Why poverty is so expensive

We hear a lot from politicians at the moment about how much the poor cost society. So, I thought that could stand a closer consideration. Money is paid from the public purse to support people who are in desperate circumstances, but this is not the only way in which poverty costs money, and the other ways need thinking about too.

1) Poverty often leads to poor diets, in turn causing obesity, malnutrition, and weakened immune systems. These contribute to ill health. Sickness costs the economy in terms of lost work days, and people needing health care.

2) Poor people are known to be at higher risk of depression as stress and anxiety are causes of mental illness. An inadequate diet increases the risk of poor mental health. (Prisoners given vitamin supplements are less likely to reoffend.) Again, loss of days from work due to ill heath, cost to health services in terms of anti-depressants, and counselling. Huge knock on costs of suicide and attempted suicide.

3) Poverty is a motivation to commit crime. The more desperate people are, the more justifiable crime seems, including robbery, violent crime and rioting. Police, courts and prisons are all very expensive.

4) People with no disposable incomes cannot invest in their children’s education. No extra curricular activities or lerning resourecs at home. Under fed children are less able to concentrate in school, leading to a knock on problem of lost talent and economic potential.

5) Poor people have no disposable income with which to support the high street. Money for leisure tourism, entertainment, and luxuries are non existent, reducing available cash flow for large sectors of the economy. The more people are poor, the more these sectors are starved of cash. See HMV, for a recent example.

6) Heating costs money. Damp, unheated and cold homes can be very unhealthy. Being cold all the time is exhausting. This contributes to ill health and hypothermia can kill the sick and elderly. More costs in terms of lost working days and stresses on the health service.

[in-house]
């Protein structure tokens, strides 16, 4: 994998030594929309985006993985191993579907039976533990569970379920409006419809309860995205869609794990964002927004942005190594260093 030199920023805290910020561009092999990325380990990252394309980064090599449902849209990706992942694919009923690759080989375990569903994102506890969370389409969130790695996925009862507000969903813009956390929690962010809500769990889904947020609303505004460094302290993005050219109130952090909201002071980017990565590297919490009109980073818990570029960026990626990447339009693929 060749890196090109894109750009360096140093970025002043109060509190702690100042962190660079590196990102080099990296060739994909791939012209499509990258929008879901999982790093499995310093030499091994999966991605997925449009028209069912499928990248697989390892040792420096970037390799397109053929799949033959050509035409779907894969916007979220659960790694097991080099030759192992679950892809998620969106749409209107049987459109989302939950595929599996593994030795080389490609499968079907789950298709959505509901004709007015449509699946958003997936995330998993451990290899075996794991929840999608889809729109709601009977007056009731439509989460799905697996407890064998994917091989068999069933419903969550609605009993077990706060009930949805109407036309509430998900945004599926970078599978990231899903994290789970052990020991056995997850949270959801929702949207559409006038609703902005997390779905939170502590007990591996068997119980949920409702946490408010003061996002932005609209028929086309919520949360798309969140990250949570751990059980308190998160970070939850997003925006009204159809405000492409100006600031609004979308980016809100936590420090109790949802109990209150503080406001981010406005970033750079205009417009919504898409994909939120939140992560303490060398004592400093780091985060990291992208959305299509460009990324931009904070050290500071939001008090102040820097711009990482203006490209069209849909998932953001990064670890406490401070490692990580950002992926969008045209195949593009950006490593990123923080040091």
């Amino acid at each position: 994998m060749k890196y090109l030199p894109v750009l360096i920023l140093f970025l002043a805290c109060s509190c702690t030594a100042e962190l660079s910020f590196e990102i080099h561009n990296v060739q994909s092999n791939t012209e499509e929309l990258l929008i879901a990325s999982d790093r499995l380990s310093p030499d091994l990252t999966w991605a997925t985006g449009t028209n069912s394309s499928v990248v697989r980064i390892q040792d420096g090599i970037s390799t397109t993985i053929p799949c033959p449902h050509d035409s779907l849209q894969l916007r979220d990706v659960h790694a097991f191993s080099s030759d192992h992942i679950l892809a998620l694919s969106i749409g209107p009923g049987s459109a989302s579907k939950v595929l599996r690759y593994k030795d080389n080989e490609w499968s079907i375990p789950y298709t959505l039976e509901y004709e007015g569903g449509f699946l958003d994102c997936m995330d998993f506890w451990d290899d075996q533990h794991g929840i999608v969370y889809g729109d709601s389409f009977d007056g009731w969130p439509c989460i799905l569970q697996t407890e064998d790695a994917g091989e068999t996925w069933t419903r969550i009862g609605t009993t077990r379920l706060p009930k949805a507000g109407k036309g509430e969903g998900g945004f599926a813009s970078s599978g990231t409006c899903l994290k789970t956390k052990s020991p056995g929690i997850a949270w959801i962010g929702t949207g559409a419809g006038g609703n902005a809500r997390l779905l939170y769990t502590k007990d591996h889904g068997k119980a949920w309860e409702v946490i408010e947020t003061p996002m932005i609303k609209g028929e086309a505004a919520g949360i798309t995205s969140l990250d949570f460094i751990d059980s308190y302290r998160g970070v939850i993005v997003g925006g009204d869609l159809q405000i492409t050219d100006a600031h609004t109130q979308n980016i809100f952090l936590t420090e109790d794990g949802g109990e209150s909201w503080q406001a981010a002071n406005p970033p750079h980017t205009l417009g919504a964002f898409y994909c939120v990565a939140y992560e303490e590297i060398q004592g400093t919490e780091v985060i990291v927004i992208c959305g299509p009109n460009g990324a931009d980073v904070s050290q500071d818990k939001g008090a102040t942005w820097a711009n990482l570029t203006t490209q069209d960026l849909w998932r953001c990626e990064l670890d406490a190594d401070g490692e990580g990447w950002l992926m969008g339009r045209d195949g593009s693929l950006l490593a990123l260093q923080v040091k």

7) Poor people don’t necessarily have spare cash for running shoes, gyms, swimming pools etc and if undernourished won’t have the energy for exercise. Absence of exercise in the lifestyle contributes to poor physical health and poor mental health, costs as described above.

8) Desperate, depressed and disadvantaged people are known to console themselves with drink and drugs, which can lead to violence. The cost to wider family, knock on effects on crime, with its attendant costs, impact on children, cost of social services interventions etc.

9) Bored teens with no prospects and no means of entertaining themselves are the most likely source of vandalism and antisocial behaviour. Repair costs, police costs, damage to communities as fear keeps people indoors.

10) People who have no hope eventually give up. If you don’t believe there’s any chance things can get better, what on earth is the point of trying? The harder things get for people in poverty, the more incentive they have, not to find work (as the government mistakenly imagines), but to fall into despair and apathy, with suicide an ever more tempting option.

Forgive the lack of detailed referencing to sources, please, but I’ve not drawn on anything wild or obscure here, and a lot of it I would like to think is common sense. My point is that none of the costs of poverty outlined above can be reduced by making poor people even worse off. I think there is every probability that short term cuts to the welfare budget will result in elevated long term costs on the health bill, social services, police, courts and prisons. We are storing up problems for the future.

There are economic arguments for not punishing the poor as a solution to recession. Point 5 should be the most evident. Take money out of the bottom of the system and business suffers. If you want economic growth, money in the hands of poor people moves. So what if they spend it on booze, or fags? If what you care about is GDP, someone made a profit there, some business benefitted, and will pay tax and maybe get to hire more staff. Economies depend on the flow of money. What we’re doing at the moment is reducing the flow.

About Nimue Brown

Druid, author, dreamer, folk enthusiast, parent, polyamourous animist, ant-fash, anti-capitalist, bisexual steampunk. Drinker of coffee, maker of puddings. Exploring life as a Pagan, seeking good and meaningful ways to be, struggling with mental health issues and worried about many things. View all posts by Nimue Brown

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